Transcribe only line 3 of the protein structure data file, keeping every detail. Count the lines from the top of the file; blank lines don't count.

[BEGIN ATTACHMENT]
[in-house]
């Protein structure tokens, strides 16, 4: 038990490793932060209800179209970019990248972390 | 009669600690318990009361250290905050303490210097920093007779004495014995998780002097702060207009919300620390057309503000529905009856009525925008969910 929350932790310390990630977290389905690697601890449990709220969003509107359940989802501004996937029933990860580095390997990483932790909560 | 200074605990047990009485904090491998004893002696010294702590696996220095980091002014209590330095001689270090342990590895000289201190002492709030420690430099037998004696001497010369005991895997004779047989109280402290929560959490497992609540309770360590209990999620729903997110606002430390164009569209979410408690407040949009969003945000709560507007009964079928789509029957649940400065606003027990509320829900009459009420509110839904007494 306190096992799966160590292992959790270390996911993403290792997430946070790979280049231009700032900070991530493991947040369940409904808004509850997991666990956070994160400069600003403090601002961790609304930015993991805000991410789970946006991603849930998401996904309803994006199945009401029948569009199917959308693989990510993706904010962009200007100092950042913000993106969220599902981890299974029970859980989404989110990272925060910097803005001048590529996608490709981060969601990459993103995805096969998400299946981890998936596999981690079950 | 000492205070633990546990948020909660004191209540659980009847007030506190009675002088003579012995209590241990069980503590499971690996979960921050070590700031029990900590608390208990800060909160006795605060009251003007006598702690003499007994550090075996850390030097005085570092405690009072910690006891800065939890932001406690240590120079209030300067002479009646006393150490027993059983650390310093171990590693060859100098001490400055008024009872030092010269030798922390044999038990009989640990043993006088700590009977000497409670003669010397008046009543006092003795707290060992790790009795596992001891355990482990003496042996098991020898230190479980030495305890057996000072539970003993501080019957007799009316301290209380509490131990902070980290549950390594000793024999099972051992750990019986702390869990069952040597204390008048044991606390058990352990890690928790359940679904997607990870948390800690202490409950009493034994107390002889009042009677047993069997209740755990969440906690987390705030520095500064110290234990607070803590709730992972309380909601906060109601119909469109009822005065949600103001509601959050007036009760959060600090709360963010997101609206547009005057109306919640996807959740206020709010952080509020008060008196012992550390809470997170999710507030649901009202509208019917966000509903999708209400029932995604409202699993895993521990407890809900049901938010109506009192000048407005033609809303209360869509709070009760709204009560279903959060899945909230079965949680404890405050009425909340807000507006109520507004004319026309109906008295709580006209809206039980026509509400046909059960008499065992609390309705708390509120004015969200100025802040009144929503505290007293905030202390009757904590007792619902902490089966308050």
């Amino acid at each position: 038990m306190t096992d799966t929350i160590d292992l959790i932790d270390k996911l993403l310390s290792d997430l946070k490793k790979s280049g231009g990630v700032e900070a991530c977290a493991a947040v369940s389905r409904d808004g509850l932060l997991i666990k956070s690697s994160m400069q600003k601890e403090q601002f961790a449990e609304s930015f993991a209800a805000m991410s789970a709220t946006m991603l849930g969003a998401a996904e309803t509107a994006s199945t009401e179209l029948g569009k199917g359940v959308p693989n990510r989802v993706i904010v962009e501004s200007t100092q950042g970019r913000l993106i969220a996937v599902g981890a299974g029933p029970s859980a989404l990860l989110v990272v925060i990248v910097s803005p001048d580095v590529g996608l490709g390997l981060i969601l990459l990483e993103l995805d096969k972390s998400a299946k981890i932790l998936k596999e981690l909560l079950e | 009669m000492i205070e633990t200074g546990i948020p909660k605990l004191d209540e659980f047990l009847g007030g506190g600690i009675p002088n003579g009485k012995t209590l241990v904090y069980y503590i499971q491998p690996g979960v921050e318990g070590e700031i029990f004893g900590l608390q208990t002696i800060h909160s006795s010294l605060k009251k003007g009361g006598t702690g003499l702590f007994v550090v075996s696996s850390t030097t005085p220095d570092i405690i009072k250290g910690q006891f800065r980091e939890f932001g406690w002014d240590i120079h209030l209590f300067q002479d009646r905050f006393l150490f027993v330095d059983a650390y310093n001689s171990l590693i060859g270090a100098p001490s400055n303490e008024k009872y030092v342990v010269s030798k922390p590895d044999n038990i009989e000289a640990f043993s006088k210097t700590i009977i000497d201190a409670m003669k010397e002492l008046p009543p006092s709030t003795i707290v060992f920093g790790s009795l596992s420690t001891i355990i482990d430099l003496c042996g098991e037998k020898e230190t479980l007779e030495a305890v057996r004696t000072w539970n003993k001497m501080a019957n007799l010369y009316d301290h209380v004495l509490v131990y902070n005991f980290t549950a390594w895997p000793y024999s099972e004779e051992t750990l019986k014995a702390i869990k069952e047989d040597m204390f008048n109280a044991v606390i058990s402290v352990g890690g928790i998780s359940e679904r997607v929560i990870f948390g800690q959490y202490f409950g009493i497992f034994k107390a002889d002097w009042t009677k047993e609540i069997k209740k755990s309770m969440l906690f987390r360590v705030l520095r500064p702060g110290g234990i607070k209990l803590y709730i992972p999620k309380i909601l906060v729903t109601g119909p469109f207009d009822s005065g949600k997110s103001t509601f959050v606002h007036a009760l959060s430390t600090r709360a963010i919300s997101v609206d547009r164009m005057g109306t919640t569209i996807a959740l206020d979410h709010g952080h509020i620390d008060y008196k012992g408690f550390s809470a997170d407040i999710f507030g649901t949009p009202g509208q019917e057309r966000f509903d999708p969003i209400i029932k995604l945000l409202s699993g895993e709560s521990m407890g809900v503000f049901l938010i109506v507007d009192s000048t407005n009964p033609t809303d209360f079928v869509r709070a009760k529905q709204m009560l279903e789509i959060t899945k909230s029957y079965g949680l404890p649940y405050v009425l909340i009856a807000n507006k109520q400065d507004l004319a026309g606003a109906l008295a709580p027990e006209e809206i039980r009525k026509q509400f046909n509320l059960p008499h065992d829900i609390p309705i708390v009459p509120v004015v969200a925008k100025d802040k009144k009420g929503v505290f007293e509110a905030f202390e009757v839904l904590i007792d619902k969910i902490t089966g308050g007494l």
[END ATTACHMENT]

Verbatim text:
């Amino acid at each position: 038990m306190t096992d799966t929350i160590d292992l959790i932790d270390k996911l993403l310390s290792d997430l946070k490793k790979s280049g231009g990630v700032e900070a991530c977290a493991a947040v369940s389905r409904d808004g509850l932060l997991i666990k956070s690697s994160m400069q600003k601890e403090q601002f961790a449990e609304s930015f993991a209800a805000m991410s789970a709220t946006m991603l849930g969003a998401a996904e309803t509107a994006s199945t009401e179209l029948g569009k199917g359940v959308p693989n990510r989802v993706i904010v962009e501004s200007t100092q950042g970019r913000l993106i969220a996937v599902g981890a299974g029933p029970s859980a989404l990860l989110v990272v925060i990248v910097s803005p001048d580095v590529g996608l490709g390997l981060i969601l990459l990483e993103l995805d096969k972390s998400a299946k981890i932790l998936k596999e981690l909560l079950e | 009669m000492i205070e633990t200074g546990i948020p909660k605990l004191d209540e659980f047990l009847g007030g506190g600690i009675p002088n003579g009485k012995t209590l241990v904090y069980y503590i499971q491998p690996g979960v921050e318990g070590e700031i029990f004893g900590l608390q208990t002696i800060h909160s006795s010294l605060k009251k003007g009361g006598t702690g003499l702590f007994v550090v075996s696996s850390t030097t005085p220095d570092i405690i009072k250290g910690q006891f800065r980091e939890f932001g406690w002014d240590i120079h209030l209590f300067q002479d009646r905050f006393l150490f027993v330095d059983a650390y310093n001689s171990l590693i060859g270090a100098p001490s400055n303490e008024k009872y030092v342990v010269s030798k922390p590895d044999n038990i009989e000289a640990f043993s006088k210097t700590i009977i000497d201190a409670m003669k010397e002492l008046p009543p006092s709030t003795i707290v060992f920093g790790s009795l596992s420690t001891i355990i482990d430099l003496c042996g098991e037998k020898e230190t479980l007779e030495a305890v057996r004696t000072w539970n003993k001497m501080a019957n007799l010369y009316d301290h209380v004495l509490v131990y902070n005991f980290t549950a390594w895997p000793y024999s099972e004779e051992t750990l019986k014995a702390i869990k069952e047989d040597m204390f008048n109280a044991v606390i058990s402290v352990g890690g928790i998780s359940e679904r997607v929560i990870f948390g800690q959490y202490f409950g009493i497992f034994k107390a002889d002097w009042t009677k047993e609540i069997k209740k755990s309770m969440l906690f987390r360590v705030l520095r500064p702060g110290g234990i607070k209990l803590y709730i992972p999620k309380i909601l906060v729903t109601g119909p469109f207009d009822s005065g949600k997110s103001t509601f959050v606002h007036a009760l959060s430390t600090r709360a963010i919300s997101v609206d547009r164009m005057g109306t919640t569209i996807a959740l206020d979410h709010g952080h509020i620390d008060y008196k012992g408690f550390s809470a997170d407040i999710f507030g649901t949009p009202g509208q019917e057309r966000f509903d999708p969003i209400i029932k995604l945000l409202s699993g895993e709560s521990m407890g809900v503000f049901l938010i109506v507007d009192s000048t407005n009964p033609t809303d209360f079928v869509r709070a009760k529905q709204m009560l279903e789509i959060t899945k909230s029957y079965g949680l404890p649940y405050v009425l909340i009856a807000n507006k109520q400065d507004l004319a026309g606003a109906l008295a709580p027990e006209e809206i039980r009525k026509q509400f046909n509320l059960p008499h065992d829900i609390p309705i708390v009459p509120v004015v969200a925008k100025d802040k009144k009420g929503v505290f007293e509110a905030f202390e009757v839904l904590i007792d619902k969910i902490t089966g308050g007494l």